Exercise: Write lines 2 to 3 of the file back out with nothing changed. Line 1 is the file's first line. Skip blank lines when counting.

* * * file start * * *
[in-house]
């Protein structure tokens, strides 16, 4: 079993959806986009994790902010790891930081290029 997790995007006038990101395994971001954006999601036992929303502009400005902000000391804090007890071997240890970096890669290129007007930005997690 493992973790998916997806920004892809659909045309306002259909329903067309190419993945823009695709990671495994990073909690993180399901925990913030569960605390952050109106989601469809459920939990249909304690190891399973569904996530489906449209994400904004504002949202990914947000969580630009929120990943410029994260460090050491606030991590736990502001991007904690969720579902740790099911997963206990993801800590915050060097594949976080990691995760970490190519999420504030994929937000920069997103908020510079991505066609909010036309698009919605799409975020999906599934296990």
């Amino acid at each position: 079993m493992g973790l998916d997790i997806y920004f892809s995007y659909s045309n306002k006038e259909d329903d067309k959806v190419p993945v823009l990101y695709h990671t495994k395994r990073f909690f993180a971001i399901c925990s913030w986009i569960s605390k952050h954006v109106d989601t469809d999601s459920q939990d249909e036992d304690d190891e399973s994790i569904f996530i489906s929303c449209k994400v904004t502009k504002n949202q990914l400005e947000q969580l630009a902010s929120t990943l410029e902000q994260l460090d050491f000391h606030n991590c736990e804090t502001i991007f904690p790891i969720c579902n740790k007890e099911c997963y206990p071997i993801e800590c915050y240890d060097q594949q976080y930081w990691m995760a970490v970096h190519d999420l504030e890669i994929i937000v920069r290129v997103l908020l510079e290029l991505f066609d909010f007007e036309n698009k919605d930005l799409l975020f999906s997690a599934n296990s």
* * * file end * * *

């Protein structure tokens, strides 16, 4: 079993959806986009994790902010790891930081290029 997790995007006038990101395994971001954006999601036992929303502009400005902000000391804090007890071997240890970096890669290129007007930005997690 493992973790998916997806920004892809659909045309306002259909329903067309190419993945823009695709990671495994990073909690993180399901925990913030569960605390952050109106989601469809459920939990249909304690190891399973569904996530489906449209994400904004504002949202990914947000969580630009929120990943410029994260460090050491606030991590736990502001991007904690969720579902740790099911997963206990993801800590915050060097594949976080990691995760970490190519999420504030994929937000920069997103908020510079991505066609909010036309698009919605799409975020999906599934296990």
């Amino acid at each position: 079993m493992g973790l998916d997790i997806y920004f892809s995007y659909s045309n306002k006038e259909d329903d067309k959806v190419p993945v823009l990101y695709h990671t495994k395994r990073f909690f993180a971001i399901c925990s913030w986009i569960s605390k952050h954006v109106d989601t469809d999601s459920q939990d249909e036992d304690d190891e399973s994790i569904f996530i489906s929303c449209k994400v904004t502009k504002n949202q990914l400005e947000q969580l630009a902010s929120t990943l410029e902000q994260l460090d050491f000391h606030n991590c736990e804090t502001i991007f904690p790891i969720c579902n740790k007890e099911c997963y206990p071997i993801e800590c915050y240890d060097q594949q976080y930081w990691m995760a970490v970096h190519d999420l504030e890669i994929i937000v920069r290129v997103l908020l510079e290029l991505f066609d909010f007007e036309n698009k919605d930005l799409l975020f999906s997690a599934n296990s």